Ó Ríordáin and Humphreys selected by Labour for Seanad elections

Two ministers of state had lost their Dáil seats in the general election

Labour’s Aodhan O’Riordain who lost his Dáil seat in the general elecction has been selected to run for the party on the Seanad’s industrial and commercial panel. Photograph: Eric Luke / The Irish Times

Labour’s Aodhan O’Riordain who lost his Dáil seat in the general elecction has been selected to run for the party on the Seanad’s industrial and commercial panel. Photograph: Eric Luke / The Irish Times

 

Two ministers of State who lost their Dáil seats in the general election, Aodhán Ó Ríordáin and Kevin Humphreys, have been announced as the Labour Party’s nominations for election to the Seanad.

The party’s central council and parliamentary party decided the nominees through a postal vote.

Mr Ó Ríordáin, who lost his Dublin Bay North Dáil seat in the general election, competed with outgoing Senators Lorraine Higgins and John Kelly for a single nomination to run for the Seanad’s industrial and commercial panel.

Mr Humphreys, who failed to retain his Dublin Bay South seat last month, saw off a challenge from former TD Joanna Tuffy and unsuccessful Kildare South general election candidate Cllr Mark Wall, son of retired TD Jack Wall.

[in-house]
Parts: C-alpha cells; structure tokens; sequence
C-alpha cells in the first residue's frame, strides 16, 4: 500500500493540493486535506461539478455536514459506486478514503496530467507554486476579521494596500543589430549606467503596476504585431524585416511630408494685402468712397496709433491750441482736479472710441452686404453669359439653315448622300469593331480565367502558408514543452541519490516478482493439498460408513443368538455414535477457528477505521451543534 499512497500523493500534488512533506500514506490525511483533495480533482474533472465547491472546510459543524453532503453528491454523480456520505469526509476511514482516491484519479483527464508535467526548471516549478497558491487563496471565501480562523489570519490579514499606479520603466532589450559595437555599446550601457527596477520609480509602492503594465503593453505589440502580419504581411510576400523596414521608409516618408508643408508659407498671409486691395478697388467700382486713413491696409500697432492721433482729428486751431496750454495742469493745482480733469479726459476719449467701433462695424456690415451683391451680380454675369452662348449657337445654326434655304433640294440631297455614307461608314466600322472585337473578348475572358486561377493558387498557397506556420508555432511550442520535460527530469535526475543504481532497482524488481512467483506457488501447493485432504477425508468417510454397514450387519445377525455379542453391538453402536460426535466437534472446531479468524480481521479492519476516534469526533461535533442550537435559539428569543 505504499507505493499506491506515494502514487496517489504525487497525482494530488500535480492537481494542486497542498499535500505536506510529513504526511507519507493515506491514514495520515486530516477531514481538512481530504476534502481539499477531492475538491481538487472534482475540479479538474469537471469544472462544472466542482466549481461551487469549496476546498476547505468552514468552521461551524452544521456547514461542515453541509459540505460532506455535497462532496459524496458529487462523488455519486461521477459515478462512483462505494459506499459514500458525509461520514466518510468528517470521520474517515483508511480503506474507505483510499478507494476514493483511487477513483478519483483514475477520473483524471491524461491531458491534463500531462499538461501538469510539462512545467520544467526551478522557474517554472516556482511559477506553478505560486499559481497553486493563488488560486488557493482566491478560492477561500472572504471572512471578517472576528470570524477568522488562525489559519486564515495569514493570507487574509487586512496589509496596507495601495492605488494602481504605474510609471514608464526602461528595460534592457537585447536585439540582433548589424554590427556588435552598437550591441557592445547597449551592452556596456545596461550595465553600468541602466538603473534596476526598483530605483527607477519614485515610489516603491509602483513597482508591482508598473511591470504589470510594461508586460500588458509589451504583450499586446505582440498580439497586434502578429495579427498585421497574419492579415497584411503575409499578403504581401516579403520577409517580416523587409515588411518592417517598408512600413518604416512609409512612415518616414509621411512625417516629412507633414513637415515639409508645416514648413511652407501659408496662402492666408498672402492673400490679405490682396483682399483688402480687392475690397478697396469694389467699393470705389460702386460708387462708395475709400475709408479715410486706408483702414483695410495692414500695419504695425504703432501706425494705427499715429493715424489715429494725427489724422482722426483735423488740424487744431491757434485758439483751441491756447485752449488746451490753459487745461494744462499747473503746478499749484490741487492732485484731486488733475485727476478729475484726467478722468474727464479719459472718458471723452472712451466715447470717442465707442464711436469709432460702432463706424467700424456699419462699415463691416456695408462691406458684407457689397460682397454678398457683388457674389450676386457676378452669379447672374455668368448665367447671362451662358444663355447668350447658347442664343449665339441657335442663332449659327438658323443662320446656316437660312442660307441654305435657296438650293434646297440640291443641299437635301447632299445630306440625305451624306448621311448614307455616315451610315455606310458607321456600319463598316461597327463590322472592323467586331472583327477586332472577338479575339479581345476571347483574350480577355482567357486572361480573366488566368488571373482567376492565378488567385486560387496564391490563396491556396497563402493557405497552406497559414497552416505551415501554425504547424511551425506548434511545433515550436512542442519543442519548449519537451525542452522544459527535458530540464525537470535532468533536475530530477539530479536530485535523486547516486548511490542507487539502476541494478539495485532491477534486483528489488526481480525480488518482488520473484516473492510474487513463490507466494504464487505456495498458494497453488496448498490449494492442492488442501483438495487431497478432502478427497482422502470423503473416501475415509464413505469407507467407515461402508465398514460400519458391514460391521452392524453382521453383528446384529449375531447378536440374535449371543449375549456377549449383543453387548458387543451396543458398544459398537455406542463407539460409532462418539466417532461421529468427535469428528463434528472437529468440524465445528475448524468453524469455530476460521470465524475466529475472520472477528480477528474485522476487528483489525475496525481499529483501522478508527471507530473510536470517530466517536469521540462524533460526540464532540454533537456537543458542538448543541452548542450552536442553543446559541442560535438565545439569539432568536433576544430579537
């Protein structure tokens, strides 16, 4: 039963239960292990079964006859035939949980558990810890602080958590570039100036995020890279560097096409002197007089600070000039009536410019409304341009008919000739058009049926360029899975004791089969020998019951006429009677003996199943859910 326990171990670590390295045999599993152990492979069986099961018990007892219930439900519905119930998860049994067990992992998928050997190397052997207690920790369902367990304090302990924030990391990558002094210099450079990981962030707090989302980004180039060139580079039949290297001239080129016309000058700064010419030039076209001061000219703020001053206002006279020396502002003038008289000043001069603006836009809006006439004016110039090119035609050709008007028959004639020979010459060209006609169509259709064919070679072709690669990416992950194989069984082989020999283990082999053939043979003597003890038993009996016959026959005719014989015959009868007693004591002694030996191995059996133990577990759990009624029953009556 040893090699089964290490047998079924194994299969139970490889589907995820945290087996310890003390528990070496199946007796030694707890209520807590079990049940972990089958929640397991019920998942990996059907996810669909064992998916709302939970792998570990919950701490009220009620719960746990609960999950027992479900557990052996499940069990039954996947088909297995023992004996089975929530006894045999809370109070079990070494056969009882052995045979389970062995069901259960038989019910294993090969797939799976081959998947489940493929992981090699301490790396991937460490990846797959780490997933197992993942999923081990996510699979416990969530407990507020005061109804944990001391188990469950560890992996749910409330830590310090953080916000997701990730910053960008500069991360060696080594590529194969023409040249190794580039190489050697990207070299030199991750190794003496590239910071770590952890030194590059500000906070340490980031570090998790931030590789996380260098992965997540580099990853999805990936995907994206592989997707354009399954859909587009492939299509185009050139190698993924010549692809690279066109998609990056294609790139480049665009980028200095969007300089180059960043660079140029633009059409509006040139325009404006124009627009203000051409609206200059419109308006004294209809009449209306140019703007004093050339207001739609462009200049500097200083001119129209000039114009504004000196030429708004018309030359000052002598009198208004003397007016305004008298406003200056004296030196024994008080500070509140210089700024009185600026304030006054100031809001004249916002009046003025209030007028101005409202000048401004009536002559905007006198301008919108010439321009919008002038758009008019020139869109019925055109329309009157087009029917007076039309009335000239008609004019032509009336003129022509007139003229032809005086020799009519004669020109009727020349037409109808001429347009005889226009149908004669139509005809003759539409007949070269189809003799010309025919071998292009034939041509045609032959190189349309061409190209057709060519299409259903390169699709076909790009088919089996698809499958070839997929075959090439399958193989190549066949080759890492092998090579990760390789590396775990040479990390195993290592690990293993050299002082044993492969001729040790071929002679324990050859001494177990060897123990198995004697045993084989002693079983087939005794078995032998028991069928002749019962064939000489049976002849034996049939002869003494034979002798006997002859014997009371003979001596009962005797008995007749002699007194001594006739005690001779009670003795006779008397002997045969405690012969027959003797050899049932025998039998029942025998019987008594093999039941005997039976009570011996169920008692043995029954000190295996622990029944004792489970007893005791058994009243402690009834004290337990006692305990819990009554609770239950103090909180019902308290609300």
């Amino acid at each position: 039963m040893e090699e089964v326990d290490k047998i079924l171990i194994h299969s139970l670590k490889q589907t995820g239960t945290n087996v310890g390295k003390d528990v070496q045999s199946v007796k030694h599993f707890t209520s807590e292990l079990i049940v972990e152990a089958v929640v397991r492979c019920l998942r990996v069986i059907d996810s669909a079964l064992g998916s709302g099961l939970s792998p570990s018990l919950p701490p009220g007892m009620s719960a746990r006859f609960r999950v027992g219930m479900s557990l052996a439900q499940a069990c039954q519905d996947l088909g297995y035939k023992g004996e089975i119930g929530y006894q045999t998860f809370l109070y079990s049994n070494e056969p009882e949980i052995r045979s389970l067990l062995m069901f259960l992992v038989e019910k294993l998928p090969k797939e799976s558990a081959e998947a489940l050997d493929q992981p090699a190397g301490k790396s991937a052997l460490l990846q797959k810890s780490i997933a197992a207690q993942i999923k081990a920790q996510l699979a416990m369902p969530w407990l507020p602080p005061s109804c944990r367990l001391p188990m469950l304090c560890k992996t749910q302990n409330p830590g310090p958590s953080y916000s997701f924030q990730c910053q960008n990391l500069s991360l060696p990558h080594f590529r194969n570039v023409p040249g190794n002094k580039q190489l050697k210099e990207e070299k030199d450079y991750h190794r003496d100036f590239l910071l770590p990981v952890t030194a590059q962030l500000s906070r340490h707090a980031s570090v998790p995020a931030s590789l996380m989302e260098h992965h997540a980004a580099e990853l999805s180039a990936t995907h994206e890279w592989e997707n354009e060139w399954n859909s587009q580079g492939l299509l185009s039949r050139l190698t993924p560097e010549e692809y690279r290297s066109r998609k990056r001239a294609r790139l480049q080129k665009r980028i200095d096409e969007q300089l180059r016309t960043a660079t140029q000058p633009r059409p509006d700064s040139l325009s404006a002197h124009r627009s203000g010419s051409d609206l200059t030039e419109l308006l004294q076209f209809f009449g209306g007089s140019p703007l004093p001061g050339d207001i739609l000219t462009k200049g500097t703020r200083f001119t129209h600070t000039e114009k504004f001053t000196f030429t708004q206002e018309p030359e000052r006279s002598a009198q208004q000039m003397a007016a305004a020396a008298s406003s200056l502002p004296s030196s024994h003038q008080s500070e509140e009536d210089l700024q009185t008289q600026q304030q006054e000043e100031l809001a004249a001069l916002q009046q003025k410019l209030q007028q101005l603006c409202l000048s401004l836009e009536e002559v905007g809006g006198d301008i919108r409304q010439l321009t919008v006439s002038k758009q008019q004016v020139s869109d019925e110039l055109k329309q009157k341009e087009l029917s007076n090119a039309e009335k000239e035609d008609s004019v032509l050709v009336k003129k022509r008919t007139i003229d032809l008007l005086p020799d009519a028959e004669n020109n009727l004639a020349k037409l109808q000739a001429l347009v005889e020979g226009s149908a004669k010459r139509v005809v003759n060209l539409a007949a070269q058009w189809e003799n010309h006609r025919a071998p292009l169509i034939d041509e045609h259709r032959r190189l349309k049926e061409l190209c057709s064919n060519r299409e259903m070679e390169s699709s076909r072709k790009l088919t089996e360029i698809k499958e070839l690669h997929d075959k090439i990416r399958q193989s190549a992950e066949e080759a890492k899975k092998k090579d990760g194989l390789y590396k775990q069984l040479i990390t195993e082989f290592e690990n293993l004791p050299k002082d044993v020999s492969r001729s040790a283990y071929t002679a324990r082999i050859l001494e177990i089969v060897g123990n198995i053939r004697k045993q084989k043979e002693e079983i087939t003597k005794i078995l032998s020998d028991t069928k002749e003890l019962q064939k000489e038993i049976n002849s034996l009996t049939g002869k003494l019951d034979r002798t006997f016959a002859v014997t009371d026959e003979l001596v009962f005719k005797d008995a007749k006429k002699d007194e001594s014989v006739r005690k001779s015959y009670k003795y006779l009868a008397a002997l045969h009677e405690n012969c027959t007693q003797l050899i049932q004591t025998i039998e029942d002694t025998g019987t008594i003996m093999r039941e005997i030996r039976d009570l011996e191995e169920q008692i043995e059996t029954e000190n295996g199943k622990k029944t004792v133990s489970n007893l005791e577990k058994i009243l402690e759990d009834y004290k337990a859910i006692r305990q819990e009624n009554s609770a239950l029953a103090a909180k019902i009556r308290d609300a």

Mr Humphreys will contest on the administrative panel.

Labour is endorsing two other party candidates who have secured nominations from outside bodies.

Minister of State Ged Nash, who lost his Dáil seat in Louth, was nominated by the Irish Congress of Trade Unions to the Labour panel.

Senator Denis Landy has been nominated to the agriculture panel by one of 11 outside nominating bodies with agriculture and fisheries interests. Labour can expect four seats at most in the election for the Upper House, five if Senator Ivana Bacik retains her University of Dublin panel seat, whose electorate is graduates of Trinity College Dublin.

Ms Tuffy said she was “disappointed” but hoped Labour did well in the Seanad elections.

Meanwhile, Ms Higgins said it was “regrettable” that there would not be an opportunity to have more women in the parliamentary party but she respected the decision of the electorate. “For me it was the last throw of the dice and I probably won’t be involved in representative politics again,” Ms Higgins said.